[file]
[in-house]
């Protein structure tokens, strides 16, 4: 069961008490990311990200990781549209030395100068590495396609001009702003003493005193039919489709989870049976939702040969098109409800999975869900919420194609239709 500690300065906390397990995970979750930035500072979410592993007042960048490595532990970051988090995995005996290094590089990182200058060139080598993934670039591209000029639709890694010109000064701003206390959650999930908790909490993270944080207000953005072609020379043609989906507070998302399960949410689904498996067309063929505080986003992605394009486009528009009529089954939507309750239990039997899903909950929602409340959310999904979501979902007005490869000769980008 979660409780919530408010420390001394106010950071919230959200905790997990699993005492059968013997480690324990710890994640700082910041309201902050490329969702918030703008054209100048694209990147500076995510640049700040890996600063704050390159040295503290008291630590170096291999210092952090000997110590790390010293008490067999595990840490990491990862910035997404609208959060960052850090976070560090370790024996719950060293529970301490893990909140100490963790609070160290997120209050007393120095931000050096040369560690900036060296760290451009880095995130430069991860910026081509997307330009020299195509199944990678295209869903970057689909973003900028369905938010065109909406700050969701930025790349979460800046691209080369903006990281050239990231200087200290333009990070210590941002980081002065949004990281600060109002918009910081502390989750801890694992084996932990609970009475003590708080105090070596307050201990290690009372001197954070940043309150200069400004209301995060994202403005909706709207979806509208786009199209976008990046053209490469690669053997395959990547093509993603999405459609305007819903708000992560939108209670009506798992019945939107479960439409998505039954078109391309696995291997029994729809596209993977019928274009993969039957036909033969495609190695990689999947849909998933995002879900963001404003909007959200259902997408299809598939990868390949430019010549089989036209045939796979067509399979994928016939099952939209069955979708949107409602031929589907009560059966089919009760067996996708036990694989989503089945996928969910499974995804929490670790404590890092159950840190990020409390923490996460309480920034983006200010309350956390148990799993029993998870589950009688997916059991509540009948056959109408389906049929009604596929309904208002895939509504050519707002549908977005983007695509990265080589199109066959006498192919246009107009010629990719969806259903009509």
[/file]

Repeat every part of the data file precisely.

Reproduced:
[in-house]
């Protein structure tokens, strides 16, 4: 069961008490990311990200990781549209030395100068590495396609001009702003003493005193039919489709989870049976939702040969098109409800999975869900919420194609239709 500690300065906390397990995970979750930035500072979410592993007042960048490595532990970051988090995995005996290094590089990182200058060139080598993934670039591209000029639709890694010109000064701003206390959650999930908790909490993270944080207000953005072609020379043609989906507070998302399960949410689904498996067309063929505080986003992605394009486009528009009529089954939507309750239990039997899903909950929602409340959310999904979501979902007005490869000769980008 979660409780919530408010420390001394106010950071919230959200905790997990699993005492059968013997480690324990710890994640700082910041309201902050490329969702918030703008054209100048694209990147500076995510640049700040890996600063704050390159040295503290008291630590170096291999210092952090000997110590790390010293008490067999595990840490990491990862910035997404609208959060960052850090976070560090370790024996719950060293529970301490893990909140100490963790609070160290997120209050007393120095931000050096040369560690900036060296760290451009880095995130430069991860910026081509997307330009020299195509199944990678295209869903970057689909973003900028369905938010065109909406700050969701930025790349979460800046691209080369903006990281050239990231200087200290333009990070210590941002980081002065949004990281600060109002918009910081502390989750801890694992084996932990609970009475003590708080105090070596307050201990290690009372001197954070940043309150200069400004209301995060994202403005909706709207979806509208786009199209976008990046053209490469690669053997395959990547093509993603999405459609305007819903708000992560939108209670009506798992019945939107479960439409998505039954078109391309696995291997029994729809596209993977019928274009993969039957036909033969495609190695990689999947849909998933995002879900963001404003909007959200259902997408299809598939990868390949430019010549089989036209045939796979067509399979994928016939099952939209069955979708949107409602031929589907009560059966089919009760067996996708036990694989989503089945996928969910499974995804929490670790404590890092159950840190990020409390923490996460309480920034983006200010309350956390148990799993029993998870589950009688997916059991509540009948056959109408389906049929009604596929309904208002895939509504050519707002549908977005983007695509990265080589199109066959006498192919246009107009010629990719969806259903009509």